As the floodgates open for recreational use of marijuana, employers and insurers can no longer hide behind policies that exclude the substance from claims applications and workplaces completely. It’s time to introduce insurance plans and employee guidelines that address real risks — and that means knowing the science and evidence regarding the effects of cannabis.
“According to the National Cannabis Survey for the first quarter of 2018, 4.2 million or 14% of Canadians aged 15 years and older reported some use of cannabis products for medical or non-medical use during the period,” said Dr. Marcos Iglesias, senior vice president and chief medical officer at Broadspire. “Within the changing legislative framework in Canada on the matter, information on the effects marijuana has on an adult should be shared in order to be able to address and safeguard against potential risks in the workplace.”
A leading expert in occupational medicine and disability management, Iglesias said the popularity of pot use in North America may be leaving patients, physicians, and the broader public with misconceptions about its safety and efficacy. While marijuana may help in certain cases of chronic pain, for example, the findings from research are difficult to apply clinically; studies have used methodologies that vary by dosage, route of administration, and target population, among other factors.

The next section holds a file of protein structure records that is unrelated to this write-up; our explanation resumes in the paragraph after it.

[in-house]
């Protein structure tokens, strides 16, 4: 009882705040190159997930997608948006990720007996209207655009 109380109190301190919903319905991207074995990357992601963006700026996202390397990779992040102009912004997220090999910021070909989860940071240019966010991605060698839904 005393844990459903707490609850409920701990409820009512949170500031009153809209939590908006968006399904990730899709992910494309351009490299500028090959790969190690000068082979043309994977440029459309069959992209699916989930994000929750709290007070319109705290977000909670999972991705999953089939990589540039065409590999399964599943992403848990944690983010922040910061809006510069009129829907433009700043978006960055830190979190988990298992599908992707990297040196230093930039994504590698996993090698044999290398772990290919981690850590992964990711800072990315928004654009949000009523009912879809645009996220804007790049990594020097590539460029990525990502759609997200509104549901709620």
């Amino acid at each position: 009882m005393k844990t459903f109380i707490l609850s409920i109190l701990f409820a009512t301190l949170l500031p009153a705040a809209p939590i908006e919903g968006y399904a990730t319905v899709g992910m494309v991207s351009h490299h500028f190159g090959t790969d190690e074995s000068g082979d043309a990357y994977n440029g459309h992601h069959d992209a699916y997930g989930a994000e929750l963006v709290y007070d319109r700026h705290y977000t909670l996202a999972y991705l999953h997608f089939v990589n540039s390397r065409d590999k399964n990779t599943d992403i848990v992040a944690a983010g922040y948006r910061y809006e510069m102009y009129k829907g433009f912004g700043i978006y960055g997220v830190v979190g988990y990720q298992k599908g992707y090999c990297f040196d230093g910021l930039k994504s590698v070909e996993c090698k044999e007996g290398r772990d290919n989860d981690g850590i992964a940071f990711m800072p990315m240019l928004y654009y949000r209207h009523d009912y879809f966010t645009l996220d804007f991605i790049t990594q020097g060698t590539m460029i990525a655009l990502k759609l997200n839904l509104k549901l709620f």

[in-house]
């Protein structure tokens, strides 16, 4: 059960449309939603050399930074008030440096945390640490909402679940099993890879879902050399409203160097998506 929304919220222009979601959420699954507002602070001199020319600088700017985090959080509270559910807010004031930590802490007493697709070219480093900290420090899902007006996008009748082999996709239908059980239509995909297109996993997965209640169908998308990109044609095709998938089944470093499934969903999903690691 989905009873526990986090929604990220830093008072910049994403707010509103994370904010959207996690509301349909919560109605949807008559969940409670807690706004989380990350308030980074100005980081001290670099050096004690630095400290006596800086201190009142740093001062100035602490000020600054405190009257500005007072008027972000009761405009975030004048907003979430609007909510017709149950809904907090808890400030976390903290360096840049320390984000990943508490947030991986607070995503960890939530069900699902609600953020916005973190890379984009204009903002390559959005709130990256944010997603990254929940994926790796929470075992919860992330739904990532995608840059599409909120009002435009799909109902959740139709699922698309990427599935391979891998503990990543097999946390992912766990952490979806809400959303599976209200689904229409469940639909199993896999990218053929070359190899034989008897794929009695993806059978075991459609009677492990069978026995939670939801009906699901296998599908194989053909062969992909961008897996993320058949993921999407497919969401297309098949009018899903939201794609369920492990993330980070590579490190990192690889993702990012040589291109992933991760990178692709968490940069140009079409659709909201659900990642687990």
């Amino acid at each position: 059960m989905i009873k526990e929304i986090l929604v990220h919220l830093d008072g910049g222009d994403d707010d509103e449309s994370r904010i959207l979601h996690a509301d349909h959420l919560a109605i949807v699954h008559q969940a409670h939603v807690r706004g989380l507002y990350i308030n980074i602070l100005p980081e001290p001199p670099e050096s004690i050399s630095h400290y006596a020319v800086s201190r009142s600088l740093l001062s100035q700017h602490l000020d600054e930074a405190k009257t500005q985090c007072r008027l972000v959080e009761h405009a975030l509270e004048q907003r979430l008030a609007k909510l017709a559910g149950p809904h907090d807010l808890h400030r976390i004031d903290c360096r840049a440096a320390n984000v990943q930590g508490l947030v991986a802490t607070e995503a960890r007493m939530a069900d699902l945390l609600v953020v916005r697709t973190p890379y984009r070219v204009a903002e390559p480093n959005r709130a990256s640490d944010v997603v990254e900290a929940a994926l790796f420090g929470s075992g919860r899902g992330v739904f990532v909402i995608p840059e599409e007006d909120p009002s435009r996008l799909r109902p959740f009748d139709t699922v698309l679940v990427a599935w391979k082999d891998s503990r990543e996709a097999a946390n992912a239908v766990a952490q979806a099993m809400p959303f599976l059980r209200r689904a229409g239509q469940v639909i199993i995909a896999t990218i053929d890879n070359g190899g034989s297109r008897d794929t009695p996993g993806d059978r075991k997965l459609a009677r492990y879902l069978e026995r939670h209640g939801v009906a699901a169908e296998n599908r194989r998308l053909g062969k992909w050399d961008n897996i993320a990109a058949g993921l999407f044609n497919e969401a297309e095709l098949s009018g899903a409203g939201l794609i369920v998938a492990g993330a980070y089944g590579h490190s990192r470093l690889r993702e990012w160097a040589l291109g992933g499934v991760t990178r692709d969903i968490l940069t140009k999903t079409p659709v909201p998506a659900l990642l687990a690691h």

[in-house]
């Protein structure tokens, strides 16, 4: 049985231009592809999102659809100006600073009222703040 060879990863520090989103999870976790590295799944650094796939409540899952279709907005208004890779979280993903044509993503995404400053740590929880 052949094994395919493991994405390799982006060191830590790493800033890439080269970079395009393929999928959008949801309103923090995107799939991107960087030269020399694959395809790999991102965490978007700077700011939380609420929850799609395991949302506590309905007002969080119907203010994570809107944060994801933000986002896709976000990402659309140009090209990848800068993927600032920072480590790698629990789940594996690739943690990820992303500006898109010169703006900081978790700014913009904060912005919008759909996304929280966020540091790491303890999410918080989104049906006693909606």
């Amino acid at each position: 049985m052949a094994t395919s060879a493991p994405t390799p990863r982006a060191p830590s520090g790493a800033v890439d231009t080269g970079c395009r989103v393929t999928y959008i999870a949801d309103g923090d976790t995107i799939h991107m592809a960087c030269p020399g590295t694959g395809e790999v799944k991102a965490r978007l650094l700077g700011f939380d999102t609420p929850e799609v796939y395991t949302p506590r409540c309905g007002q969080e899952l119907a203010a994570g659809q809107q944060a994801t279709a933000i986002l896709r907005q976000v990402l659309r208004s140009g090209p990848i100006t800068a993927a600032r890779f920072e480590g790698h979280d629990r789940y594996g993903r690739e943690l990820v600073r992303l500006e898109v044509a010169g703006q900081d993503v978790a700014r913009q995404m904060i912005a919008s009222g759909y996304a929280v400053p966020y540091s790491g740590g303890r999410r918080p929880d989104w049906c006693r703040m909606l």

“Marijuana may have adverse effects that include negative effects on learning, memory and attention, in addition to being dangerous to the developing brain in individuals under the age of 25,” he added.
As for the notion that THC in the blood indicates impairment — 5 ng THC per mL of blood is the red-flag level suggested by some studies — Iglesias noted that other biological and psychological factors also feed into ability or inability to withstand its influence. Psychomotor testing by measuring reaction times and coordination is the best way to assess for impairment, he said.
The question of impairment is important for insurance professionals and employers, especially in determining whether people are fit to drive vehicles or operate heavy machinery. According to Iglesias, people should generally refrain from such activities for 6 hours after smoking or 8 hours after ingesting marijuana.
Impairment could also affect a person’s fitness to perform their duties at work. Fitness can be assessed medically through psychomotor testing, though this method is likely not available to employers as of yet.
“It is of importance for an employer to know of and be able to recognize the signs of impairment for detection purposes,” Iglesias noted. Among the useful potential signs of cannabis use, employers can look out for employees with bloodshot eyes, a strong odour, a fast heart rate, and sleepiness or lethargy.
Iglesias will be holding a free webinar for employers and insurance professionals on the effects of marijuana use on adults, as well as the varied degrees of impairment and how to assess fitness of duty. Those interested to attend the webinar, to be held on September 12 at 1 PM ET, are invited to register via this link.
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